Tesla is already making cars and doing a good job of it. Additionally, their current cars have a bunch of near-autonomous technologies. For Tesla, it’s just about removing the last 1% of situations their software isn’t yet able to handle. How long will that take? Elon Musk says two years.
Apple…has a lot of money. And they seem to have some sort of knack for doing things properly after others have done them poorly.
Many existing car makers also have autonomous vehicle programs. If solving autonomous driving ends up being an easy problem, then these companies will have a great cost advantage having had decades of experience competing on price in the industry.
That wasn’t actually an answer.
Tesla. They are cool enough to hire first-in-class programmers, but they also have tons of data from real drivers. And not just drivers puttering around in perfect weather in California. For a problem as tough as autonomous driving, their approach of paring away that last 1% is the right one.
My second pick would be Google since they are at least puttering around in driverless cars on real roads now. Which drive like an autism stereotype.
What about that guy who built a prototype in a month?
George Hotz? I’m impressed that he did it in a month. And I think it’s really cool and want to be his friend. But there is a huge difference between making a working demo that will work 99% of the time and figuring out how to complete that last 1%. In particular, he is teaching his car to drive like he drives. Unless he finds a way to expose himself to crash conditions, the system won’t have data on what to do in those situations.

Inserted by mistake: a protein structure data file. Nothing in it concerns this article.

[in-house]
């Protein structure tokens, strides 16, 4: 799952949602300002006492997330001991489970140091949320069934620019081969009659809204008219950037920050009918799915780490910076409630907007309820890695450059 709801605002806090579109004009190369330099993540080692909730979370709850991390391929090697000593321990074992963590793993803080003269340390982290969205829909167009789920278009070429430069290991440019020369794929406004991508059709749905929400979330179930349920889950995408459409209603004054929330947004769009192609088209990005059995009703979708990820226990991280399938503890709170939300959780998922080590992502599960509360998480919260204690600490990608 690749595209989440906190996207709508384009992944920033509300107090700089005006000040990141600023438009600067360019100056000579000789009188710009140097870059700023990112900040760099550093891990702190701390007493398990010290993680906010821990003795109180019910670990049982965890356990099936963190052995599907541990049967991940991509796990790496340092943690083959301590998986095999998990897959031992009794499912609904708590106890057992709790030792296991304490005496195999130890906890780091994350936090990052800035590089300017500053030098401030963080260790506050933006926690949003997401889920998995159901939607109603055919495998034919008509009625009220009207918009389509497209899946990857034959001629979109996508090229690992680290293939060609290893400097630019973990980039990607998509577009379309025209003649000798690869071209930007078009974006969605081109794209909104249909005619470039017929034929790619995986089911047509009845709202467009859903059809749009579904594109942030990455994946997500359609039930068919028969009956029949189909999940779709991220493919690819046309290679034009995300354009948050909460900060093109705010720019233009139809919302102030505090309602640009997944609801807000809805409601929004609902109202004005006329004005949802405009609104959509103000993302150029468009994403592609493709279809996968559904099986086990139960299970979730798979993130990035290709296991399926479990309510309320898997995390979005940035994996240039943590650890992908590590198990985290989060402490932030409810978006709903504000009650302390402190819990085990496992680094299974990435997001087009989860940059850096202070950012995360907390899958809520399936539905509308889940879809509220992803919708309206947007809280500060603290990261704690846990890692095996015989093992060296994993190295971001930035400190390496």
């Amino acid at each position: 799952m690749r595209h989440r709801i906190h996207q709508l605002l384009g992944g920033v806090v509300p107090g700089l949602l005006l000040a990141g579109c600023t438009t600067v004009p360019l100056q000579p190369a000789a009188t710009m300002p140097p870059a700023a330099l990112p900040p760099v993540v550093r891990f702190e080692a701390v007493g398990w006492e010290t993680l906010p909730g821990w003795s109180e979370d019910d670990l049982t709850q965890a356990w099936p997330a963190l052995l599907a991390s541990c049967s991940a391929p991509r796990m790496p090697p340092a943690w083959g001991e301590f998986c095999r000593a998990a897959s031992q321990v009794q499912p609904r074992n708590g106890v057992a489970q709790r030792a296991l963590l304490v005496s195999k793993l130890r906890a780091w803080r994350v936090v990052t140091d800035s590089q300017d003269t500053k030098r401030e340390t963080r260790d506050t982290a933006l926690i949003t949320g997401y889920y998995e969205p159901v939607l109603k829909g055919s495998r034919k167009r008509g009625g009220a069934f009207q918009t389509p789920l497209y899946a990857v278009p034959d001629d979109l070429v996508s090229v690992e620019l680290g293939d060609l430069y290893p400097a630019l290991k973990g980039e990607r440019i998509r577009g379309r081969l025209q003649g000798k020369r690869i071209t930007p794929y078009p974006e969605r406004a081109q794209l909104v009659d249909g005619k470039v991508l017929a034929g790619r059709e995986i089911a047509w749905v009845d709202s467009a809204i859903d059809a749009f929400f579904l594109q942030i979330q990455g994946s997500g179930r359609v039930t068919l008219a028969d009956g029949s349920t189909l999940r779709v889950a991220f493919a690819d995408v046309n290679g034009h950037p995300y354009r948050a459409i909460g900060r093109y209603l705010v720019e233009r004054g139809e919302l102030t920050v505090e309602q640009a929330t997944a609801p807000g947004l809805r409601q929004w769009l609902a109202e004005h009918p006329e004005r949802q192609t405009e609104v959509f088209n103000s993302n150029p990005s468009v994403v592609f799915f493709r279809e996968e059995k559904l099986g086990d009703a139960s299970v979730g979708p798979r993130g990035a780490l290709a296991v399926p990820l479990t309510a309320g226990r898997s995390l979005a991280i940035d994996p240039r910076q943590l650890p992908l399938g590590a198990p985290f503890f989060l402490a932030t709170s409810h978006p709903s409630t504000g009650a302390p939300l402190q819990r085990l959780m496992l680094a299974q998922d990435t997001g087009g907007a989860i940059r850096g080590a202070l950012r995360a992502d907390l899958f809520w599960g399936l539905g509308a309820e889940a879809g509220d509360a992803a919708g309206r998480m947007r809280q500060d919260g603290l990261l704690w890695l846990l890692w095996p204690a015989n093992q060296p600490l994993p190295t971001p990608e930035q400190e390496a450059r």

His next step probably needs to be creating a simulator so he can do just that–repeatedly expose himself to bad behavior by other drivers. His idea of just collecting more data by driving for Uber won’t necessarily give him the requisite variety.
Even after such training, he needs to figure out how his system will perform in situations he hasn’t trained it for. There will probably always be unanticipated situations that lie outside of the system’s training set. How it generalize to unfamiliar situations? If a truck full of bowling balls drops its load on the freeway, you know what to do even if you’ve never thought about it before. What would Hotz’s car do?